Generally, when your mother dies, the accounts would pass to you automatically. Consult a local attorney to determine if local law varies this general concept.
I agree with Attorney Sanchez, if your name is on the asset as a joint owner it is already yours, even though she is the one reporting the income. It would also pass to you upon her death if you are listed as beneficiary or transfer on death.
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I agree that as joint owner upon your mother's death the assets would automatically pass to you; however, I am always hesitant for a child to be a joint owner on a parent's account. Should you ever get sued the accounts could be subject to garnishment. That being said, your mother could prove the money was hers but it can be a time consuming and costly process. I recommend instead that the child be listed as the POD-pay on death beneficiary. If you change the way the accounts are listed please be sure you have a durable power of attorney in place in case you need to act on your mother's behalf with the money from her accounts while she is alive.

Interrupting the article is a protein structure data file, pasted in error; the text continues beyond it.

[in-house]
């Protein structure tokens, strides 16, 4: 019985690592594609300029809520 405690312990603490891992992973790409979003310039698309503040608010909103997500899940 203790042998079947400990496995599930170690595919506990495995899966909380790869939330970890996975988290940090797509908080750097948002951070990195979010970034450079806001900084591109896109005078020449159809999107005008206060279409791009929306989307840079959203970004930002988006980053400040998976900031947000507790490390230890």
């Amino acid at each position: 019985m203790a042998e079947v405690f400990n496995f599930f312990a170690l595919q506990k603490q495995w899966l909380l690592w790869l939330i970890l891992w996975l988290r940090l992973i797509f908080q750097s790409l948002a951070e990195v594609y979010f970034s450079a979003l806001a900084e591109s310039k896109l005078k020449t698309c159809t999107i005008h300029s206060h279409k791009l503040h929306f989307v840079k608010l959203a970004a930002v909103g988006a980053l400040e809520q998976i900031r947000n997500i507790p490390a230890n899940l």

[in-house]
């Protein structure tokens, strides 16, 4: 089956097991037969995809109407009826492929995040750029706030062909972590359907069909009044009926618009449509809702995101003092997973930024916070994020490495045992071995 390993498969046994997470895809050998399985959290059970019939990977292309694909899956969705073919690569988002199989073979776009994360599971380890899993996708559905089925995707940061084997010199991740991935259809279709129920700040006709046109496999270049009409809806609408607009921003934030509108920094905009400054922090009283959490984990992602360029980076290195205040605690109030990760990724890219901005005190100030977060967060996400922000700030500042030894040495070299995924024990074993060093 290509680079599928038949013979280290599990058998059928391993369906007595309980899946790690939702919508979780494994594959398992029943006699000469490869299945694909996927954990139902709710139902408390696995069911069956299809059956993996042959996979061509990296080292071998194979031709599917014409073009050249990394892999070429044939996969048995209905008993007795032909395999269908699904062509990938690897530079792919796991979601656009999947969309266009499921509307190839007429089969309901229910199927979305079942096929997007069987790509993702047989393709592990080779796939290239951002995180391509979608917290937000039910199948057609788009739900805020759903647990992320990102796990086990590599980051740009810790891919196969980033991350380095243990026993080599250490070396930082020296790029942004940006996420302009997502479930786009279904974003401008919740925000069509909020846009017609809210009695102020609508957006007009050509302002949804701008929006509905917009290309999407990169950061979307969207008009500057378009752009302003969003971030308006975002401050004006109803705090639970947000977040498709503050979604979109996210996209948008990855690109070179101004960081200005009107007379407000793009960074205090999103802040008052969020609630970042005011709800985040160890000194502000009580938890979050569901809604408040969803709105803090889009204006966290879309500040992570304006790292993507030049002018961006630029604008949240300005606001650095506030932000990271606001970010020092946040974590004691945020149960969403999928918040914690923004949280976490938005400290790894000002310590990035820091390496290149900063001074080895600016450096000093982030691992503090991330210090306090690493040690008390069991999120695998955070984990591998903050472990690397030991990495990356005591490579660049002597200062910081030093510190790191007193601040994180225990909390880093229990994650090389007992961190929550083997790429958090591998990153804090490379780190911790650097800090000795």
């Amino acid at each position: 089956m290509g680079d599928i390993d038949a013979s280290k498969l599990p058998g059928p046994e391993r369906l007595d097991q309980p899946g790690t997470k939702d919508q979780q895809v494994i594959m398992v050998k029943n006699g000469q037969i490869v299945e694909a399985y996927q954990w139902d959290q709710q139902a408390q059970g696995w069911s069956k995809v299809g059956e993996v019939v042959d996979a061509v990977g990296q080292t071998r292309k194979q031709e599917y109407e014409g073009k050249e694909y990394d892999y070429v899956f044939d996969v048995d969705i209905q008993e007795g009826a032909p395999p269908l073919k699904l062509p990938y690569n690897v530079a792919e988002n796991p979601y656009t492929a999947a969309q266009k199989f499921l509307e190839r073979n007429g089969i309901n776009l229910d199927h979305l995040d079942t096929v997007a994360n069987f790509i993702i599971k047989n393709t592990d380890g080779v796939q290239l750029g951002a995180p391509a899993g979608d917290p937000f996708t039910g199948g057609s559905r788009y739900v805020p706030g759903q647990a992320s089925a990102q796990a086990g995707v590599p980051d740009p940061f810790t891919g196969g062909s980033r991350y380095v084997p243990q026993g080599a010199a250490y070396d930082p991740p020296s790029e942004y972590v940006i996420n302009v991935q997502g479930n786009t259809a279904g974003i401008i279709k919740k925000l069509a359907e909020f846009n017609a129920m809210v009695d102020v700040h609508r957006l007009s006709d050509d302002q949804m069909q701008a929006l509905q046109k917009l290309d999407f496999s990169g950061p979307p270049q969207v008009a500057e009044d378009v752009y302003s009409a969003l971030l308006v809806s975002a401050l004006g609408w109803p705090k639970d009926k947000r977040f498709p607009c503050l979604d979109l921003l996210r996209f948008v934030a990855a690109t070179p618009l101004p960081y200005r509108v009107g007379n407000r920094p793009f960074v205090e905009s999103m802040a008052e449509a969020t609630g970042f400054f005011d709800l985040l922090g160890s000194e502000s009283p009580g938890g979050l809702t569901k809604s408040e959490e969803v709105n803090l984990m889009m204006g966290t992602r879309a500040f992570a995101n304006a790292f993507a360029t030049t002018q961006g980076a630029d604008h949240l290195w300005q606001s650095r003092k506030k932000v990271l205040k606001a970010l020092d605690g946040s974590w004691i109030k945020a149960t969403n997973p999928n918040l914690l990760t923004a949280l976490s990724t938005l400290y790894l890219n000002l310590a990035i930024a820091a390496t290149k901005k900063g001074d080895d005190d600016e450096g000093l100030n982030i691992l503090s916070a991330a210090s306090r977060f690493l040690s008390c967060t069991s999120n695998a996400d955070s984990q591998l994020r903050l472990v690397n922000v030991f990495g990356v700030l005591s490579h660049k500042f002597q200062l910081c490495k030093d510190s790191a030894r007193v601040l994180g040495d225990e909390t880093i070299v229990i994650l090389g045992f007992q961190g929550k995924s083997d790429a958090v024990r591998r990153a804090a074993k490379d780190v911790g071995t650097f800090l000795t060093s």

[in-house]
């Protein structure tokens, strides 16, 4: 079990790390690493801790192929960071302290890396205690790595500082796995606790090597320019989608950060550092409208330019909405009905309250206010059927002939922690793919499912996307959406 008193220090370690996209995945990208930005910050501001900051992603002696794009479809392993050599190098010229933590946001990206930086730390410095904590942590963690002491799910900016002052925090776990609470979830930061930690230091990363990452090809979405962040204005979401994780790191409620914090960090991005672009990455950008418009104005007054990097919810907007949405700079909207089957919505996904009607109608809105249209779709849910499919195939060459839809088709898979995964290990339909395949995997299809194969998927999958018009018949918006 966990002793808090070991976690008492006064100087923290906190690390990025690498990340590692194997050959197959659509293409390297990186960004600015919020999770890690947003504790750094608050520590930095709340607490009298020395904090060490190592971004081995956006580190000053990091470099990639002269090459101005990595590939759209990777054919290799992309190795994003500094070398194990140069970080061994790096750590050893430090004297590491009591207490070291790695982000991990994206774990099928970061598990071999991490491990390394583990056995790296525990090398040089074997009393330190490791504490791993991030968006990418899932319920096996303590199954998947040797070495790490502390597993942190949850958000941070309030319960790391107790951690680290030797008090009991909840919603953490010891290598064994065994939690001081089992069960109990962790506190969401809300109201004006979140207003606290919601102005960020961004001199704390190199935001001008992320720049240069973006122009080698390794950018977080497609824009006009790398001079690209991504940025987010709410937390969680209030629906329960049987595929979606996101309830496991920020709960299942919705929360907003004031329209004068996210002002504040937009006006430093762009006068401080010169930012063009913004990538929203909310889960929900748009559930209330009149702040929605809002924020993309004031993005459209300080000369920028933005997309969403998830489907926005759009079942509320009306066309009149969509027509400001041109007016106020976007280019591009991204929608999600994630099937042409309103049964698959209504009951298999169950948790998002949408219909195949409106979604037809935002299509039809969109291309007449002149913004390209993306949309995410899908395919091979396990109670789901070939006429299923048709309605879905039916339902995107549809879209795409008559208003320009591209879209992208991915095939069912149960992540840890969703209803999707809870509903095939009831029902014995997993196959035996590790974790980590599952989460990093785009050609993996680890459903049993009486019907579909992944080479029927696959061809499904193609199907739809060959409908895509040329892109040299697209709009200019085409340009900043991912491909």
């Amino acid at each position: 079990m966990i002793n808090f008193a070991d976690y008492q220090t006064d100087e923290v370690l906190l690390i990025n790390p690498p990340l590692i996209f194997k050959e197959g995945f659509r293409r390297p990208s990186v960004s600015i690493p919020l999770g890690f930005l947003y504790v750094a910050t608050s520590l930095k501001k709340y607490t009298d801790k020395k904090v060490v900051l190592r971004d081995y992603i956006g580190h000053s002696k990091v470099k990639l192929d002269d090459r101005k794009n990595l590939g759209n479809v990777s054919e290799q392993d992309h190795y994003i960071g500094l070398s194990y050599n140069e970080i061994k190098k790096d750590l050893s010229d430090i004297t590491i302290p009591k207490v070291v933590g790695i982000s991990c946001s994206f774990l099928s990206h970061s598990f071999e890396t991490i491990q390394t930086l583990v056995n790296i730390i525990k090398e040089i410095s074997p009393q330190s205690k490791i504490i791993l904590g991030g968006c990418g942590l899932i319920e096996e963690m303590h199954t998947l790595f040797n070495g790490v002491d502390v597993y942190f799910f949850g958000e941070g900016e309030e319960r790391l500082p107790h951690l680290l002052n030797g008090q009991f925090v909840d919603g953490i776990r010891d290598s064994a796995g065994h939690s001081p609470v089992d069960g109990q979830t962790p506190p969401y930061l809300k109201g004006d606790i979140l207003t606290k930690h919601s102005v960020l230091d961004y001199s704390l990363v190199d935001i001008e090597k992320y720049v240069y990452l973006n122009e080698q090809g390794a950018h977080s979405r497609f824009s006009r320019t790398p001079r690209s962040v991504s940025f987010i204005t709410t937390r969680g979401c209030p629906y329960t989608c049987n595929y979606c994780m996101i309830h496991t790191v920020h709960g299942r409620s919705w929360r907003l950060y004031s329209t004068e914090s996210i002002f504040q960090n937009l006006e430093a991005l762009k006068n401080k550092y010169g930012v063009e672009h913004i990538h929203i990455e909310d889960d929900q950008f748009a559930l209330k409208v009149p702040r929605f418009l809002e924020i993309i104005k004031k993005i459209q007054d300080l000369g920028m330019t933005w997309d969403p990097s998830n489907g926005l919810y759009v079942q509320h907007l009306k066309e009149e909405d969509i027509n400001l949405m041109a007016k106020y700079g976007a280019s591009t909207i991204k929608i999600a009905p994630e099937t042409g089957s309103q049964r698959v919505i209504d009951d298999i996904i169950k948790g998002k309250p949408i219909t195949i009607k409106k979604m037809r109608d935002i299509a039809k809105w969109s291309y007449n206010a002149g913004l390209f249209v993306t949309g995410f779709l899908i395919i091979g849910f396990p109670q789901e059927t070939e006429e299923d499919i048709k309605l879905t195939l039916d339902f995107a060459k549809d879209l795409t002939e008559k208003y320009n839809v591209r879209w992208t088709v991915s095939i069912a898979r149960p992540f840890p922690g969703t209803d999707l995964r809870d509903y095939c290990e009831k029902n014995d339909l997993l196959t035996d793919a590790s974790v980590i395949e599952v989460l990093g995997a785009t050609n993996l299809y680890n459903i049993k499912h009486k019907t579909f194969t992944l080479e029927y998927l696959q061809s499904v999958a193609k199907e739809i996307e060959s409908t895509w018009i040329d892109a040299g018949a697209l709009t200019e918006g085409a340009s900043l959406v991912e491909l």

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You should meet with a medicaid attorney ASAP as avoiding probate is not the main issue.
Protecting the estate and getting medicaid benefits is your first concern.
Our office couldngive you a free consult on how this is done without spending down the estate.
Attoeny Joe Pippen
The answer given does not imply that an attorney-client relationship has been established and your best course of action is to have legal representation in this matter.